"If the Islanders can throw 15 years at Rick DiPietro and the Flyers are willing to give Mike Richards a dozen, why not a 15-year deal for Ovechkin? Is there a player in the league, apart from Crosby, as likely to make such a deal pay?...Is it worth it? Put it this way: If Lecavalier is the reincarnation of Jean Béliveau, then Ovechkin is the Rocket. No one in the league plays the game with such fire, such joyous abandon. Ovechkin is the real thing, the bona fide, superstar sniper the Canadiens have not had in nearly a quarter-century, since Guy Lafleur hung 'em up. All it will take is, oh, $120 million over 15 years and a slew of first-round picks."
"Is Ovechkin worth $124 million over 13 years? Is anyone?...even with his deeds of derring-do, the sad sack Capitals are tied for 27th in a 30-team league, and quite probably doomed to miss the playoffs for a fifth consecutive season...as of Thursday, Ovechkin may have just consigned himself to being the most commanding one-man show since Henry Fonda as Darrow."
The latter, from an article written in the Vancouver Sun, was lambasted by Ted Leonsis. The irritation appears well placed.
There are two arguments made in that latter article that seem especially ill-fitting. The first concerns the quote, "Is Ovechkin worth $124 million over 13 years? Is anyone?"
Well, yes. By definition, that's true, by whatever definition of "market" one wants to use. Leonsis and the rest of the club deemed that number was what it would take to secure Alex's services for the next 13 years -- he accepted it. End of discussion; he's "worth it" to someone (and, I suspect, to a lot of fans long before this contract expires).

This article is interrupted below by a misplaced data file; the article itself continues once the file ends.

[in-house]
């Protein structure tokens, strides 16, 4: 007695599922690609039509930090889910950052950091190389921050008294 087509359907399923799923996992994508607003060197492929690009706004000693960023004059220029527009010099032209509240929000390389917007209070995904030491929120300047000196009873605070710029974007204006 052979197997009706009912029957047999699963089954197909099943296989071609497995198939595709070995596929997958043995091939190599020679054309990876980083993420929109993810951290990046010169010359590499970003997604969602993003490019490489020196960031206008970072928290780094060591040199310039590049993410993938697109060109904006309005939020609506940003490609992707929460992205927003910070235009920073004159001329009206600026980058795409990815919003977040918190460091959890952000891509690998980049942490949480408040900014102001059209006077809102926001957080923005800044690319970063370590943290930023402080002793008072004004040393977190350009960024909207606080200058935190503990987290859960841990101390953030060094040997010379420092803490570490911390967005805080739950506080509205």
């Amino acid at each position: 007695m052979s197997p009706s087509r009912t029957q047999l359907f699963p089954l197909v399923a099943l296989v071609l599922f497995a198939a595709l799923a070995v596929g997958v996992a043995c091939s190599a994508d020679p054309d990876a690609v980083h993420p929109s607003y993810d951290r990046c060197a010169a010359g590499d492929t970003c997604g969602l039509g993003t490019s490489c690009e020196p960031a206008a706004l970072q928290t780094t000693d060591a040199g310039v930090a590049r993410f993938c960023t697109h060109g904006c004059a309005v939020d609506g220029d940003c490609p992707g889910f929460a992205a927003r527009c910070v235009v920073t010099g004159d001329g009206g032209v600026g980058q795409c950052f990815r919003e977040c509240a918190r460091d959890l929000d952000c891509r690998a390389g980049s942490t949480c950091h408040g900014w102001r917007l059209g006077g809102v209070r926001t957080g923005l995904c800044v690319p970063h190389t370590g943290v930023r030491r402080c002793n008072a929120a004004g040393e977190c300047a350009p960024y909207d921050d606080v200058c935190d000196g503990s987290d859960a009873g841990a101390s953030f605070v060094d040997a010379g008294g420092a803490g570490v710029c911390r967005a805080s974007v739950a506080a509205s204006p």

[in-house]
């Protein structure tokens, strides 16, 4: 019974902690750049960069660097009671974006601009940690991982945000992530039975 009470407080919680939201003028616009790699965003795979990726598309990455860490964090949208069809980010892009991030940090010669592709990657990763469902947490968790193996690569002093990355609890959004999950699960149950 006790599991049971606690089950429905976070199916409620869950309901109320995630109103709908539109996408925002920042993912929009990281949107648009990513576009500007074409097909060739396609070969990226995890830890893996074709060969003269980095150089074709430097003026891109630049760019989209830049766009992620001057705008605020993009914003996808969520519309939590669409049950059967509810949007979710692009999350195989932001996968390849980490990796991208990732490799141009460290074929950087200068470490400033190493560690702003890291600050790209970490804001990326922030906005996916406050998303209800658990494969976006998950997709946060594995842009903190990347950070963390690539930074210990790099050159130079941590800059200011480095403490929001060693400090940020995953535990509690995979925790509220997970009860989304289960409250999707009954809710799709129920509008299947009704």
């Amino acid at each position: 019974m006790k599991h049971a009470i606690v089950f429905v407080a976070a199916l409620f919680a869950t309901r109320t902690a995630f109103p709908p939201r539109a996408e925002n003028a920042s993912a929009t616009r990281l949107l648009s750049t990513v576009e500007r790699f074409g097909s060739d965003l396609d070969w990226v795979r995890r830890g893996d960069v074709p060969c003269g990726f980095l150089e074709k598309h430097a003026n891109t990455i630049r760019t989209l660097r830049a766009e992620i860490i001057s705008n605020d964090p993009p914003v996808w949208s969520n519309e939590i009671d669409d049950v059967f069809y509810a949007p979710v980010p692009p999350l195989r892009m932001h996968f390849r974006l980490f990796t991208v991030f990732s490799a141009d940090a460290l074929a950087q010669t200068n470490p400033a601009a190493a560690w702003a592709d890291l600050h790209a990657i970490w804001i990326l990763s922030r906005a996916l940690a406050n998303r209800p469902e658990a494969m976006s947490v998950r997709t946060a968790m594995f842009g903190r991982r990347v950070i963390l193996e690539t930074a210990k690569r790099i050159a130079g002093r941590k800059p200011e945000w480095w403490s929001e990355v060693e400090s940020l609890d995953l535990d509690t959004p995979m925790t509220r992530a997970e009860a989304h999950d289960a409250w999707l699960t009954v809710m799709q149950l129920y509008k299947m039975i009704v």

Second, there is the inevitable lament that Washington is the shack at the end of the dirt road of hockey -- hopeless and clueless about winning a championship. Ovechkin has, so the argument goes, chained himself to a loser for the next decade or more.
Well, gee, I haven't seen any championships in Pittsburgh since Sidney Crosby came into the league, either, and they remain a flawed team to boot, despite their current winning ways. Because of the manner in which the league has pursued an "all-the-eggs-in-one-basket" strategy by making Crosby the be-all and end-all of hockey, that Crosby-centric theme works only if Crosby wins...will we be seeing these same laments in a few years, that he toiled in a city that couldn't win, should the Penguins fail to win a Cup and the end of his contract is in sight?
And more to the point, when that contract does come up, as Leonsis put it in the context of Ovechkin (but replacing Alex with Sidney), "does anyone really believe that in five years - as a free agent - that a player such as [Sidney] wouldn't receive an offer for $10 million per year as an unrestricted free agent? What does this writer think the salary cap number will be in five years? In 10 years?"
If that scenario unfolds, Canada might be beckoning, especially if Pittsburgh hasn't won anything.
The Montreal Gazette article opined that $120 million and "a slew of first round picks" would be a good deal for the Canadiens. Ted spent about that much, gets to keep the picks (no small consideration, given the strategy of team-building the Caps are trying to employ), and that's a bad deal.
Guess only when the city involved is Washington.